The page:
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A more sensitive SARS diagnostic test than currently exists has been developed by Mailman researchers Ian Lipkin and Thomas Briese and hand-delivered to Chinese researchers during a short visit by the two to Beijing. The researchers, invited by the Chinese government, demonstrated the test on May 5 during a SARS symposium convened by the Ministry of Health and the Ministry of Science and Technology. By the same evening, Chinese scientists were running clinical samples through the assay, which can detect the virus in under two hours.

"The test still needs to be validated in China," says Dr. Lipkin, professor of epidemiology. "Researchers there are now field-testing the assay to see how early it detects SARS in an infected person and how many false negatives it gives. They need to find out when people are infectious so they can determine who to quarantine."

The diagnostic test Drs. Lipkin and Briese developed uses real-time PCR (polymerase chain reaction) to amplify a piece of RNA unique to the SARS coronavirus. During the assay, dye is detected if the SARS RNA is copied. The amount of dye detected also indicates how much virus is present in the sample. This may be important in following response to therapy or assessing infectivity.

The assay differs from other current PCR-based SARS diagnostics by detecting a gene present in multiple copies instead of just one. That strategy produces an assay that detects lower concentrations of SARS in blood, throat, and fecal samples. Columbia submitted a patent application on April 17.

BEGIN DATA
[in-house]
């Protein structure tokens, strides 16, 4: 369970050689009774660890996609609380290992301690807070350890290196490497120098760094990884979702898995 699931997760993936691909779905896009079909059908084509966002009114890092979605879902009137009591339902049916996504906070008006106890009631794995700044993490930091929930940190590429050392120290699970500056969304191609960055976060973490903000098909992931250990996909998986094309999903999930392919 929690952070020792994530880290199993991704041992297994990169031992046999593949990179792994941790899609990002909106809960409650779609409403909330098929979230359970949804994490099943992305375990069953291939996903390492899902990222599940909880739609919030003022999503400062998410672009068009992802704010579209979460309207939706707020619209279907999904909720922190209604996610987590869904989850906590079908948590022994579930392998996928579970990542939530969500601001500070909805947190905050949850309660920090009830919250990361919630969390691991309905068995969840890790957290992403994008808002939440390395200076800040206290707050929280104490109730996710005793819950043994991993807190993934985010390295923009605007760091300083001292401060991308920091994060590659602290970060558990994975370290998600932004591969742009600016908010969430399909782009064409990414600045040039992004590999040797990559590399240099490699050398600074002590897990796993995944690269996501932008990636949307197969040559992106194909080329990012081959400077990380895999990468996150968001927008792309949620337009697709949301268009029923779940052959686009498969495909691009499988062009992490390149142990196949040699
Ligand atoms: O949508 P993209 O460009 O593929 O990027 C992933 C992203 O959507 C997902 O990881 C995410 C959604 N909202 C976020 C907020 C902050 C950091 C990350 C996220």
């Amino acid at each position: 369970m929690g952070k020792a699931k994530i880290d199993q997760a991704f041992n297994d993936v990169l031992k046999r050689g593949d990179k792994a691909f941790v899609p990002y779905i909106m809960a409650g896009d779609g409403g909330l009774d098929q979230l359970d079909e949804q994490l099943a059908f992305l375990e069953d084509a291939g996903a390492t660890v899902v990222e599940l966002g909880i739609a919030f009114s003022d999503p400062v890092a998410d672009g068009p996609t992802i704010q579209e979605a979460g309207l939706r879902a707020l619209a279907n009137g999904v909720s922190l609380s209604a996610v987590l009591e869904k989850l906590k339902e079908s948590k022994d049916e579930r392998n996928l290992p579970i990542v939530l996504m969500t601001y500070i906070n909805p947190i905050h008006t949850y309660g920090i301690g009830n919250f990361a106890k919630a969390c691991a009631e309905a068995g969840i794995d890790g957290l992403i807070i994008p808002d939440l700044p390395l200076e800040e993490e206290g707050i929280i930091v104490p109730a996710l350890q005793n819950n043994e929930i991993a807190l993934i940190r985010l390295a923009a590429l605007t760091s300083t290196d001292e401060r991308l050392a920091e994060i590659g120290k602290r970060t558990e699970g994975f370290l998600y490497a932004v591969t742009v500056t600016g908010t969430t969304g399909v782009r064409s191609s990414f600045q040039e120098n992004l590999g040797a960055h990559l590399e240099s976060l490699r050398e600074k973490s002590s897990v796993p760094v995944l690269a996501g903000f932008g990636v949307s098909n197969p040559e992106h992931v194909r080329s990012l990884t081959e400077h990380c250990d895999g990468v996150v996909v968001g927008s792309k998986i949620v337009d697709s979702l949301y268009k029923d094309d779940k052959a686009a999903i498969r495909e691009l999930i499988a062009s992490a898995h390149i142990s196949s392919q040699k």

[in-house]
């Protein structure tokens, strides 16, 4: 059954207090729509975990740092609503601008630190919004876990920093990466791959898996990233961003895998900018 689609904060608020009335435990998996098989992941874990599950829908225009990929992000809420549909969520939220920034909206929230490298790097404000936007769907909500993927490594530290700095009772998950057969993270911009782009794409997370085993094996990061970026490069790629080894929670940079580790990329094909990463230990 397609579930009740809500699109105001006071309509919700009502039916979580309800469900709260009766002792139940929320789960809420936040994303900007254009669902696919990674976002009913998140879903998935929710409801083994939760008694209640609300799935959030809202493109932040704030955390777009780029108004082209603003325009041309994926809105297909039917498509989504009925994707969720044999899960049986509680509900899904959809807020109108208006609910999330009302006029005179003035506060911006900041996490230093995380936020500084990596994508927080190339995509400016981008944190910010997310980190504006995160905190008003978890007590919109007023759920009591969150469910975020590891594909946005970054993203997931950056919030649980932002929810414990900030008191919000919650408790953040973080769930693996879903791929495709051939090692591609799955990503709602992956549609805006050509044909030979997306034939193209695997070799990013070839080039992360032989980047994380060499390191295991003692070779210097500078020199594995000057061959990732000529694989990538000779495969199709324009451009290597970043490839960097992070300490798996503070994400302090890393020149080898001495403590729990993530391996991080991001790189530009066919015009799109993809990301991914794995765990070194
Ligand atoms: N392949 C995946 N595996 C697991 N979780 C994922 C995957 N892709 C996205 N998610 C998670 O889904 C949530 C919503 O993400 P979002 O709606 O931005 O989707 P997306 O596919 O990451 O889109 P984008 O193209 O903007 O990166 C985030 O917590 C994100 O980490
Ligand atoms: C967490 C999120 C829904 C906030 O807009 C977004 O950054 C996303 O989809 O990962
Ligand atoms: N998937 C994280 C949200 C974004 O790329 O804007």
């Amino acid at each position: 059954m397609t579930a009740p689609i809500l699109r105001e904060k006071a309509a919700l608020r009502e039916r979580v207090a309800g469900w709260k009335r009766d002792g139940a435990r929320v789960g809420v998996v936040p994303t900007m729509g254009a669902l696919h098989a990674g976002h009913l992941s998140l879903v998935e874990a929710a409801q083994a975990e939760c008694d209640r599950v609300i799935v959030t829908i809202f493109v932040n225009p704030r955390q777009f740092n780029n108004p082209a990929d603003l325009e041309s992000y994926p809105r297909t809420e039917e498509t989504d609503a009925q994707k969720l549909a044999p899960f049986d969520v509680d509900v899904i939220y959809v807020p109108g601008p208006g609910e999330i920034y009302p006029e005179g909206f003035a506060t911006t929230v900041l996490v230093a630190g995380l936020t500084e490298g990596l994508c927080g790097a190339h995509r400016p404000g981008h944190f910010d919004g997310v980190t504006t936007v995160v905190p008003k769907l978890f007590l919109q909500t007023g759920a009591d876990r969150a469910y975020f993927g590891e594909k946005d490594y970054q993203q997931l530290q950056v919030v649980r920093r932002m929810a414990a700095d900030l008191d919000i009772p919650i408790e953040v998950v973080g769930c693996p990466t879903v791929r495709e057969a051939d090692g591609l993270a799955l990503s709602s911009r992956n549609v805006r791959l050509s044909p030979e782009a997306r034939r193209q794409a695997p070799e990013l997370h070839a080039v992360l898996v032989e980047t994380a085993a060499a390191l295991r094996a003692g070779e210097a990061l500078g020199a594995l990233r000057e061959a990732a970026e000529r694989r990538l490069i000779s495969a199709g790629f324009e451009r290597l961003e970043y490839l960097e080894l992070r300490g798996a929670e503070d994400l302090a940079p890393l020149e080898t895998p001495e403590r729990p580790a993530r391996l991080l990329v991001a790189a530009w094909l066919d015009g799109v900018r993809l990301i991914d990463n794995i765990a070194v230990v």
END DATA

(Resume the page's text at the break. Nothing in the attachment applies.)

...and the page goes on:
"Our goal is to rapidly release this assay where it can be most useful," Dr. Lipkin says. "Columbia's Science and Technology Ventures recognizes the gravity of SARS and has been generous in giving us leave to provide the assay without charge to scientists on the front lines in China."

As the leader of the Northeast Biodefense Center, Dr. Lipkin has also invited several Chinese scientists to universities and laboratories affiliated with the center to collaborate with U.S. researchers. The Chinese scientists "represent the very best of the extraordinary talent in that country," Dr. Lipkin says, and will work on diagnostic tools, pathogenesis, drug development and vaccines. Dr. Lipkin adds that U.S. ambassador to China Clark T. Randt and his staff at the U.S. Embassy in Beijing applaud this effort and have worked tirelessly to ensure that visas are processed expeditiously so that this program can go forward.

At press time, Drs. Scott Hammer, chief of Infectious Disease, Lipkin and Allan Rosenfield, dean of the Mailman School of Public Health, were planning to convene an international meeting on SARS May 17 with New York Academy of Sciences.

In other developments, Gerald Fischbach, executive vice president and dean, Dr. Rosenfield, and Columbia University president Lee Bollinger, will attend a dinner at the Chinese consulate June 2 to establish additional ties between Columbia and China in biomedical research, as well as other fields.

Dr. Lipkin says he was struck by the effect SARS is having on everyday life in China. "It was eerie walking around Beijing. The people wear masks, the city is deserted, and there's no traffic. You sense how badly they're hurting economically. They're confronted with an enormous problem."

—Susan Conova


In a study of former nuclear weapons workers in Russia, Columbia University Health Sciences researchers and colleagues in Russia have found that those exposed to high levels of plutonium may sustain far more genetic damage than previously believed, yet remain healthy.